No negative correlation

No decision

4 - du < d < 4 -


No autocorrelation, positive or negative

Do not reject

du < d < 4 -


25For details, see Thomas B. Fomby, R. Carter Hill, and Stanley R. Johnson, Advanced Econometric Methods, Springer Verlag, New York, 1984, pp. 225-228.

25For details, see Thomas B. Fomby, R. Carter Hill, and Stanley R. Johnson, Advanced Econometric Methods, Springer Verlag, New York, 1984, pp. 225-228.


2. H0: p = 0 versus H p< 0. Reject H0 at a level if the estimated (4 — d) < dU, that is, there is statistically significant evidence of negative autocorrelation.

3. H0: p = 0 versus H p = 0. Reject H0 at 2a level if d < dU or (4 — d) < dU, that is, there is statistically significant evidence of autocorrelation, positive or negative.

It may be pointed out that the indecisive zone narrows as the sample size increases, which can be seen clearly from the Durbin-Watson tables. For example, with 4 regressors and 20 observations, the 5 percent lower and upper d values are 0.894 and 1.828, respectively, but these values are 1.515 and 1.739 if the sample size is 75.

The computer program Shazam performs an exact d test, that is, it gives the p value, the exact probability of the computed d value. With modern computing facilities, it is no longer difficult to find the p value of the computed d statistic. Using SHAZAM (version 9) for our wages-productivity regression, we find the p value of the computed d of 0.1229 is practically zero, thereby reconfirming our earlier conclusion based on the Durbin-Watson tables.

The Durbin-Watson d test has become so venerable that practitioners often forget the assumptions underlying the test. In particular, the assumptions that (1) the explanatory variables, or regressors, are nonstochastic; (2) the error term follows the normal distribution; and (3) that the regression models do not include the lagged value(s) of the regressand are very important for the application of the d test.

If a regression model contains lagged value(s) of the regressand, the d value in such cases is often around 2, which would suggest that there is no (first-order) autocorrelation in such models. Thus, there is a built-in bias against discovering (first-order) autocorrelation in such models. This does not mean that autoregressive models do not suffer from the autocorrelation problem. As a matter of fact, Durbin has developed the so-called h test to test serial correlation in such models. But this test is not as powerful, in a statistical sense, as the Breusch-Godfrey test to be discussed shortly, so there is no need to use the h test. However, because of its historical importance, it is discussed in exercise 12.36.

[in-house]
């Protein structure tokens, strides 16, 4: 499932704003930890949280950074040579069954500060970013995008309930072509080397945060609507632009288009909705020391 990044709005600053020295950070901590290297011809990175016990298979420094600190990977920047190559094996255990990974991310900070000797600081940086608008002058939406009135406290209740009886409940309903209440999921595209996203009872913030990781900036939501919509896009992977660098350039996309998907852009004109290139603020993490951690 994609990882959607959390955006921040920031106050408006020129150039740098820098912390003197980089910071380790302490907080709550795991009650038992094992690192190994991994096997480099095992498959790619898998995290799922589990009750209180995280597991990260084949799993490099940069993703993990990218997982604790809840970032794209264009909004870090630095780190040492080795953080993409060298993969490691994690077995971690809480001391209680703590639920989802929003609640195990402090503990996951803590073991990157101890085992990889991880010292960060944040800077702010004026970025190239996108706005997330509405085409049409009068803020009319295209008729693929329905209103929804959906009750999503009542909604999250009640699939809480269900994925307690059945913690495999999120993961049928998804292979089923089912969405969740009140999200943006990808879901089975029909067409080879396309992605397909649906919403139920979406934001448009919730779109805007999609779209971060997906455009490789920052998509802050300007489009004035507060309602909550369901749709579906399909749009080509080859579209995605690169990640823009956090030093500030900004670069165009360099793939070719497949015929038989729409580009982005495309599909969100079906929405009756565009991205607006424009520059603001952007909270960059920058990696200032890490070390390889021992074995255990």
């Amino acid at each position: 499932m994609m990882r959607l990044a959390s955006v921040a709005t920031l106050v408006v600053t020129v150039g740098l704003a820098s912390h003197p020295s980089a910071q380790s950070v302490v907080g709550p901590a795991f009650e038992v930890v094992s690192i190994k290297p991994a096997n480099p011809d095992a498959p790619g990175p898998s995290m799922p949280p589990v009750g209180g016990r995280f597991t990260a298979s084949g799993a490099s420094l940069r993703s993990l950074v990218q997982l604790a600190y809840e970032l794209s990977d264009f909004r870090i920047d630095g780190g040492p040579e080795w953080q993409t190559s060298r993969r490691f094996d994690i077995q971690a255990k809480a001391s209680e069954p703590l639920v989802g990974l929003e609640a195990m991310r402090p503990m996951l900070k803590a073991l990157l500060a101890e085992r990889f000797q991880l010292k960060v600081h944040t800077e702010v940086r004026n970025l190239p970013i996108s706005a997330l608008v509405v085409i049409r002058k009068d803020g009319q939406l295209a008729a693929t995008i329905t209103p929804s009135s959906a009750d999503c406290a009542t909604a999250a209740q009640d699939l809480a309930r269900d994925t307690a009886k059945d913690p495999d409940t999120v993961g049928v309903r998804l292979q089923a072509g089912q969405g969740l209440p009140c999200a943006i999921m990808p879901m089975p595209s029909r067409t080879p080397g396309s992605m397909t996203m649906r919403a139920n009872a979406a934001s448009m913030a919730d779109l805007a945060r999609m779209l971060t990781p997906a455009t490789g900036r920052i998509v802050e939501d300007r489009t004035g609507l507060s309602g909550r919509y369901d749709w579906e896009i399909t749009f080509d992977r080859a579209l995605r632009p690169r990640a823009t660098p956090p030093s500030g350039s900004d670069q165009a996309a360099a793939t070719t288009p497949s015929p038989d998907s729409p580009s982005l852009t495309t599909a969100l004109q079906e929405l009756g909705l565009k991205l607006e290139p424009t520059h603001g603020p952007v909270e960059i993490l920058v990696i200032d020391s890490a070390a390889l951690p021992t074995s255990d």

Also, if the error term Ut are not NIID, the routinely used d test may not be reliable.26 In this respect the runs test discussed earlier has an advantage in that it does not make any (probability) distributional assumption about the error term. However, if the sample is large (technically infinite), we can use the Durbin-Watson d, for it can be shown that27

26For an advanced discussion, see Ron C. Mittelhammer, George G. Judge, and Douglas J. Miller, Econometric Foundations, Cambridge University Press, New York, 2000, p. 550.

27See James Davidson, Econometric Theory, Blackwell Publishers, New York, 2000, p. 161.


That is, in large samples the d statistic as transformed in (12.6.12) follows the standard normal distribution. Incidentally, in view of the relationship between d and p, the estimated first-order autocorrelation coefficient, shown in (12.6.10), it follows that that is, in large samples, the square root of the sample size times the estimated first-order autocorrelation coefficient also follows the standard normal distribution.

As an illustration of the test, for our wages-productivity example, we found that d = 0.1229 with n = 40. Therefore, from (12.6.12) we find that

Asymptotically, if the null hypothesis of zero (first-order) autocorrelation were true, the probability of obtaining a Z value (i.e., a standardized normal variable) of as much as 5.94 or greater is extremely small. Recall that for a standard normal distribution, the (two-tail) critical 5 percent Z value is only 1.96 and the 1 percent critical Z value is about 2.58. Although our sample size is only 40, for practical purposes it may be large enough to use the normal approximation. The conclusion remains the same, namely, that the residuals from the wages-productivity regression suffer from autocorrelation.